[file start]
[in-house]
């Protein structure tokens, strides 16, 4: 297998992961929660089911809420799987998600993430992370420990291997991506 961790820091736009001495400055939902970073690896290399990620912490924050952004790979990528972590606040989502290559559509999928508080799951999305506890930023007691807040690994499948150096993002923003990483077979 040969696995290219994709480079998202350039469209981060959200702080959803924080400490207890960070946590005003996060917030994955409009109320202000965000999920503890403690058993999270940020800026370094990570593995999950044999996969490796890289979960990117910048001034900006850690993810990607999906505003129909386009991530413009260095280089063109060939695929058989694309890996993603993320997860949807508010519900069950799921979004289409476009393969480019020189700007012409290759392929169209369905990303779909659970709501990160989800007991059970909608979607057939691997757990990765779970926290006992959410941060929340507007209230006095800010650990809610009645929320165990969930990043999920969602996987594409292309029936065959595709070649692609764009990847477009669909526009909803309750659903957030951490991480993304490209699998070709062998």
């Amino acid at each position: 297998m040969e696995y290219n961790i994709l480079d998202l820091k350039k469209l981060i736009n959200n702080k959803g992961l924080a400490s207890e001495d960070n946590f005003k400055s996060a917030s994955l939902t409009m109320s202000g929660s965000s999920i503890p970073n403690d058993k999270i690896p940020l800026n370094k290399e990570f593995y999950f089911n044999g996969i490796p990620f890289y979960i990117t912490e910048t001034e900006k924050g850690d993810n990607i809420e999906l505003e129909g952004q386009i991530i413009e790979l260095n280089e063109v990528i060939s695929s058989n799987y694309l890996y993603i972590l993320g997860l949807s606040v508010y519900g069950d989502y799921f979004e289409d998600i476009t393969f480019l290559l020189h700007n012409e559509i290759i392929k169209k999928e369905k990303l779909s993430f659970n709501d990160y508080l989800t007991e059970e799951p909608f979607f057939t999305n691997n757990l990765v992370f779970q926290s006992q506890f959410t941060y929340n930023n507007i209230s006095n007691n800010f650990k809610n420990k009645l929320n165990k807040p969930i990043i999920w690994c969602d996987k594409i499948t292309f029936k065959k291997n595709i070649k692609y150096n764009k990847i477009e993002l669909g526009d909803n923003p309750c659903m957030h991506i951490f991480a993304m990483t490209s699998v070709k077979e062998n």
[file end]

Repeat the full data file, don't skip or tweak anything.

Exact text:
[in-house]
């Protein structure tokens, strides 16, 4: 297998992961929660089911809420799987998600993430992370420990291997991506 961790820091736009001495400055939902970073690896290399990620912490924050952004790979990528972590606040989502290559559509999928508080799951999305506890930023007691807040690994499948150096993002923003990483077979 040969696995290219994709480079998202350039469209981060959200702080959803924080400490207890960070946590005003996060917030994955409009109320202000965000999920503890403690058993999270940020800026370094990570593995999950044999996969490796890289979960990117910048001034900006850690993810990607999906505003129909386009991530413009260095280089063109060939695929058989694309890996993603993320997860949807508010519900069950799921979004289409476009393969480019020189700007012409290759392929169209369905990303779909659970709501990160989800007991059970909608979607057939691997757990990765779970926290006992959410941060929340507007209230006095800010650990809610009645929320165990969930990043999920969602996987594409292309029936065959595709070649692609764009990847477009669909526009909803309750659903957030951490991480993304490209699998070709062998």
């Amino acid at each position: 297998m040969e696995y290219n961790i994709l480079d998202l820091k350039k469209l981060i736009n959200n702080k959803g992961l924080a400490s207890e001495d960070n946590f005003k400055s996060a917030s994955l939902t409009m109320s202000g929660s965000s999920i503890p970073n403690d058993k999270i690896p940020l800026n370094k290399e990570f593995y999950f089911n044999g996969i490796p990620f890289y979960i990117t912490e910048t001034e900006k924050g850690d993810n990607i809420e999906l505003e129909g952004q386009i991530i413009e790979l260095n280089e063109v990528i060939s695929s058989n799987y694309l890996y993603i972590l993320g997860l949807s606040v508010y519900g069950d989502y799921f979004e289409d998600i476009t393969f480019l290559l020189h700007n012409e559509i290759i392929k169209k999928e369905k990303l779909s993430f659970n709501d990160y508080l989800t007991e059970e799951p909608f979607f057939t999305n691997n757990l990765v992370f779970q926290s006992q506890f959410t941060y929340n930023n507007i209230s006095n007691n800010f650990k809610n420990k009645l929320n165990k807040p969930i990043i999920w690994c969602d996987k594409i499948t292309f029936k065959k291997n595709i070649k692609y150096n764009k990847i477009e993002l669909g526009d909803n923003p309750c659903m957030h991506i951490f991480a993304m990483t490209s699998v070709k077979e062998n």